Its all about context..
Sorry, I know it's easy to pick accidents to make any point. All they prove is that such events occur, and how, but not how likely they are. It probably seems masochistic to dwell on accidents. Funny, I've always done it. Even as a kid I'd often go and look at the mangled cars I read or heard about being involved in accidents. There was one pickup truck, I read about and saw, in which an elderly couple died, through only a slight fault of their own. They were waiting to turn left on a 2-lane highway in Villa Rica, GA, waiting for an 18 wheeler to get by, when a car behind the pickup rear-ended them. What did the couple do wrong? They sat waiting to turn with the wheels already turned sharp left, so when they were rear ended, they got pushed broad side in front of an 18 wheeler doing about 60+ mph. I stood on the frame of that pickup looking at the squashed (nonexistent) passenger compartment, and from that day 30 years or so ago on, I've always kept my wheels straight while waiting to make a left turn. Unfortunately, I can't get my wife to, however, so I wish I could take her to that truck so she could see for herself.
Everytime I read one of the NTSB reports, whether preliminary and as fresh as it gets or not, I file away little facts about what went wrong. That's the point of reading them. True, the final reports always add more detail and sometimes revise info in the preliminary report, but not much changes. I think we should get real about the manufacturer performance specs for all planes, keeping in mind that they were for new planes flown by test pilots with extensive experience in make and model under carefully controlled conditions, while real planes are not, nor are the actual conditions of "real" flights comparable to training flights with instructors and safety pilots, ie, when we've mentally and physically rehearsed and carefully planned an "emergency" training operation. When the real thing happens, Murphy's law dictates being at or over gross, having the full tank on the wrong side, having the prop not feather, turbulence, icing and/or mountain obscuration right below (especially if you're without turbo charging), high density altitude, traffic and/or obstacles in the wrong place, getting too low and slow on the approach, etc.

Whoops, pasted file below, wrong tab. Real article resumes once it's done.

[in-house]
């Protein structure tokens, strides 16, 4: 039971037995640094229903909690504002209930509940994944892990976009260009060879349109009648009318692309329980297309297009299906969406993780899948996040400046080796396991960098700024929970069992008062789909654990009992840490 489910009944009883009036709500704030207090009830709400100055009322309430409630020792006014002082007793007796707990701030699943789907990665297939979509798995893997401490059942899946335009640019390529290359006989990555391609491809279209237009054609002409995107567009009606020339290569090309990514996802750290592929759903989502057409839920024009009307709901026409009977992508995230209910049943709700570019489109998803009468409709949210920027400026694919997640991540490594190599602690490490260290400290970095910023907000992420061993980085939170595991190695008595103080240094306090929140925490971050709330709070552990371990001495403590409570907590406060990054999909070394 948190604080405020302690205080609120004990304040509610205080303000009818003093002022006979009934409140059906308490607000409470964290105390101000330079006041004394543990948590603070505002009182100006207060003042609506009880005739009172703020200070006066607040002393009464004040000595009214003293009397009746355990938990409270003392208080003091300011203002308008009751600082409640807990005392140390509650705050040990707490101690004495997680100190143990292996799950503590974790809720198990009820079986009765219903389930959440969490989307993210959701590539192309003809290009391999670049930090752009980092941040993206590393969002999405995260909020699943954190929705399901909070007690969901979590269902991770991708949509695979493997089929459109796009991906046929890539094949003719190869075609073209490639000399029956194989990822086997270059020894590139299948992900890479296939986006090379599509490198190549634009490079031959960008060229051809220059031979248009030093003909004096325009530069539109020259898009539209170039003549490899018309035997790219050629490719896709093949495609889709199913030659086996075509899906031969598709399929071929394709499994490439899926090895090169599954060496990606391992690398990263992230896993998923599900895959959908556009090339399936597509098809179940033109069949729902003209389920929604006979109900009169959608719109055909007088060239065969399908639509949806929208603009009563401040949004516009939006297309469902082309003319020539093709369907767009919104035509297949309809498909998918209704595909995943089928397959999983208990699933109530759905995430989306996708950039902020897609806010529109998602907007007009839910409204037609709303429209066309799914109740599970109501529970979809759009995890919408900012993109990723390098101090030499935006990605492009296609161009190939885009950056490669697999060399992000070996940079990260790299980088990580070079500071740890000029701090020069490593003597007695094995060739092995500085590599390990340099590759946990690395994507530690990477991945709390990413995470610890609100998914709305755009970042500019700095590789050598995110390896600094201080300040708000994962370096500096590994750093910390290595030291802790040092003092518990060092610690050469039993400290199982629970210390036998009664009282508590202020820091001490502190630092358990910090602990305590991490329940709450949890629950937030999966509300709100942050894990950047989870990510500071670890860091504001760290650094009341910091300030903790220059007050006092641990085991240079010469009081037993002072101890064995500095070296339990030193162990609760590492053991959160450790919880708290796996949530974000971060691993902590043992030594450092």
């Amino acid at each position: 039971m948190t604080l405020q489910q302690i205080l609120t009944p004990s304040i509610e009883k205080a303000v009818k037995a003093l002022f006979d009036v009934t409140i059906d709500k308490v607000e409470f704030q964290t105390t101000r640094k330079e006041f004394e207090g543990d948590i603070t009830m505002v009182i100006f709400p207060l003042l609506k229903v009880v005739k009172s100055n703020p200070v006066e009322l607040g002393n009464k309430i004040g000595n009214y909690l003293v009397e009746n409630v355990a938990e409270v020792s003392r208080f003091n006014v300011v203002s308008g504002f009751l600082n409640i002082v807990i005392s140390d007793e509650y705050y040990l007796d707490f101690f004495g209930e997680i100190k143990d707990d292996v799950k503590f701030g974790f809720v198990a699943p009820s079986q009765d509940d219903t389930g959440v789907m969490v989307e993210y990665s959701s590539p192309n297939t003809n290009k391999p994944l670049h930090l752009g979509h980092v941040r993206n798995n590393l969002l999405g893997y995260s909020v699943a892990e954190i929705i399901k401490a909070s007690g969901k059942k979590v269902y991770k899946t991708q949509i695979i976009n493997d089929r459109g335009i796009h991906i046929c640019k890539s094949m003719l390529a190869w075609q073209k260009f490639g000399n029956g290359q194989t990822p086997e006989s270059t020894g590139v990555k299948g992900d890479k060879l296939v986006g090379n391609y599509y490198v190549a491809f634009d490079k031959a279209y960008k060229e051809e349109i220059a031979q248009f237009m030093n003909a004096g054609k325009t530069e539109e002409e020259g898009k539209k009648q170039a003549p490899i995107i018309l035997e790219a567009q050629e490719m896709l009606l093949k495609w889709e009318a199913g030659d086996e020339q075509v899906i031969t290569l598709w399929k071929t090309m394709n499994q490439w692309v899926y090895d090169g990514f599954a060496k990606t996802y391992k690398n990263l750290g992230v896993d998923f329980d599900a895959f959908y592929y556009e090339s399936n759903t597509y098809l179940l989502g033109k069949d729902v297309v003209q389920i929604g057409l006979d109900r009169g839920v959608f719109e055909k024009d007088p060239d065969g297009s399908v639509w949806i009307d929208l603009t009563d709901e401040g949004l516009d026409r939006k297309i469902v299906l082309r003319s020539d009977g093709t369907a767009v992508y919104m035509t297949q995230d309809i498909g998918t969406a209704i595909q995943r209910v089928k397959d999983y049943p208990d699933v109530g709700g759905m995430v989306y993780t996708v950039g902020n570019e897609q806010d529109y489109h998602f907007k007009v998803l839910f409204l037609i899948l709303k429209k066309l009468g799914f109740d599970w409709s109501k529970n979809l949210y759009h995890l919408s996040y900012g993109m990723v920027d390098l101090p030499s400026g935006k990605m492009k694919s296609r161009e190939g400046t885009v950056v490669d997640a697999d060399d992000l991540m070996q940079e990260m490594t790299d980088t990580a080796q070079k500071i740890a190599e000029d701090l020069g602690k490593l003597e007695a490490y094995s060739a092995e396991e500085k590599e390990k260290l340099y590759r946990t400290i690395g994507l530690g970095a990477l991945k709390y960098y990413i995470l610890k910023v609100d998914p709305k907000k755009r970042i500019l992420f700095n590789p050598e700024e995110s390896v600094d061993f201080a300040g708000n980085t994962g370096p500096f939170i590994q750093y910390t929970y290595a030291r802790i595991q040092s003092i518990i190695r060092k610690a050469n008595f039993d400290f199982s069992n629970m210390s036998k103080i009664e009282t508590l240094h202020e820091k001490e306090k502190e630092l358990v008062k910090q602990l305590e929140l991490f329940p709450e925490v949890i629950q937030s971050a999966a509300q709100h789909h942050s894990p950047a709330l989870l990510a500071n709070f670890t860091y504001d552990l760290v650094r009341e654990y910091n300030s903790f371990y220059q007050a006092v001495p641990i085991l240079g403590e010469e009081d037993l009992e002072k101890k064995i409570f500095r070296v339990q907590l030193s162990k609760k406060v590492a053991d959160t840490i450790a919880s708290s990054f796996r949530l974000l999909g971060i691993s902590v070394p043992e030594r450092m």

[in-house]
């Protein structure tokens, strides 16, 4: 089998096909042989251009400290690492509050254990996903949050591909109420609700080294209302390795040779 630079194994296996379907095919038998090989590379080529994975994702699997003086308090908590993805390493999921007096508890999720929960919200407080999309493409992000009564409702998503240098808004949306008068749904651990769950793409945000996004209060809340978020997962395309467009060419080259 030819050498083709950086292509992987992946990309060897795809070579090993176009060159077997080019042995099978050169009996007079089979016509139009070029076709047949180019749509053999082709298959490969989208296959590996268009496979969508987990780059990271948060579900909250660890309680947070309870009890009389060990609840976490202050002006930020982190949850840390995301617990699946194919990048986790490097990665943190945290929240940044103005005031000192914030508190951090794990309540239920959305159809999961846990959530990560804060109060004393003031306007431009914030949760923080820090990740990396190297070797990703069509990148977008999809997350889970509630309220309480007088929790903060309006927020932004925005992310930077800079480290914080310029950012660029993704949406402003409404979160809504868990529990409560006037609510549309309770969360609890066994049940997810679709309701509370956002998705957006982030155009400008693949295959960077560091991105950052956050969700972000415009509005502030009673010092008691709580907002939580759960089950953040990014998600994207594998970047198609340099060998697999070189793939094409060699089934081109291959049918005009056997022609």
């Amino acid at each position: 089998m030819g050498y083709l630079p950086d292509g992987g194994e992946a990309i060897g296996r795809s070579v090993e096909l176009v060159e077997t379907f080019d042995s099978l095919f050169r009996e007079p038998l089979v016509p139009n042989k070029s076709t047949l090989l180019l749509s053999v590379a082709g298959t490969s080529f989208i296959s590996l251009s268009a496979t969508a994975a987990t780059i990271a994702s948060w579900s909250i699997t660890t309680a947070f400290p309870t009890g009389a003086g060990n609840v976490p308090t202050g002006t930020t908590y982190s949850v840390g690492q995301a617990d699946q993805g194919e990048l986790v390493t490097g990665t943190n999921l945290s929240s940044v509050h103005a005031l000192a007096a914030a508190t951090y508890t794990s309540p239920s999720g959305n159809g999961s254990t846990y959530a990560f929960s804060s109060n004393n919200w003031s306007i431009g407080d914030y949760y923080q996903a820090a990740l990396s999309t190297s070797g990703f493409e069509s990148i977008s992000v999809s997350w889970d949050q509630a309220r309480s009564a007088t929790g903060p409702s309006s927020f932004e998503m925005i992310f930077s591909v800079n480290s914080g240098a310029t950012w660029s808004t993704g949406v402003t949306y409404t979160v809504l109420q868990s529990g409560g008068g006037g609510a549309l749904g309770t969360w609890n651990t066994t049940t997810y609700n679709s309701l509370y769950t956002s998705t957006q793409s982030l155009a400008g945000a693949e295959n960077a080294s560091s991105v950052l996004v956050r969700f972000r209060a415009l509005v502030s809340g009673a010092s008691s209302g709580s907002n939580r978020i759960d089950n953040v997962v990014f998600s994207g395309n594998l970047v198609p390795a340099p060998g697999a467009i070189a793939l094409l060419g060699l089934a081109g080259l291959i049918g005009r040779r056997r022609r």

Some pilots definitely don't want to think about this because it detracts from enjoyment of flying. I understand completely. I've made my choice to fly a complex HP single and will stick with it as much for economic reasons as anything else. Life isn't safe. You can't even avoid risk by sitting on your couch all day, because that will surely kill you itself. We all live with a portfolio of risks to manage daily. We can stay on it or ignore it but it's there and the clock is ticking. There's a spectrum of risk from medica/health/dietary-related, occupational, environmental, social/criminal, transportation (driving, biking, walking near highways, flying), and recreational. To not fear risk, manage it, and to manage it, face it.
That was me - not logged in.
Good points, you are correct about life not being safe. There are all kinds of ways to kill yourself out there besides aircraft. I feel much safer flying my airplane over the L.A. area than driving around in it or worse being in the wrong area at the wrong time on foot.
I think about going back to a single often but I have gotten so used to my Baron, except of course when I have to buy fuel. The economics of twin ownership are definitely not fun at times especially if paid for with after tax dollars but... life is short
I also read many accident reports and find them useful.
"As the owner and pilot of an extremely efficient high-performance single engine aircraft (Mooney 231 with intercooler, wastegate, speed brakes, prop heat, and other mods), I must disagree with J. Mac McClellanâ€™s opinion in the Feb â€™03 issue of Flying that â€œâ€¦the pilot flying a high-performance single is every bit as risky as the pilot of the twin.â€ Although a lack of sufficient exposure data impedes our ability to compare aviation accident risks, physical facts favor the high-performance single over the twin: (1) with two engines, the twin has twice the chance of an engine or propeller failure as the single; (2) upon loss of an engine, the single becomes a stable â€" but heavy â€" â€œglider,â€ while the twin becomes an extremely unstable â€" and heavier â€" â€œmotorized glider;â€ (3) with greater mass and drag, the twin has higher stall and flare speeds and much more energy to dissipate or absorb in a crash landing; (4) with its greater fuel burn and typical fuel load, the twin poses a greater fire hazard in a crash landing. In physics, there is no free lunch. The spacious comfort and load capacity of the light twin comes at a price that is and should continue to be paid by twin owners and pilots without subsidization by high-performance single owners and pilots."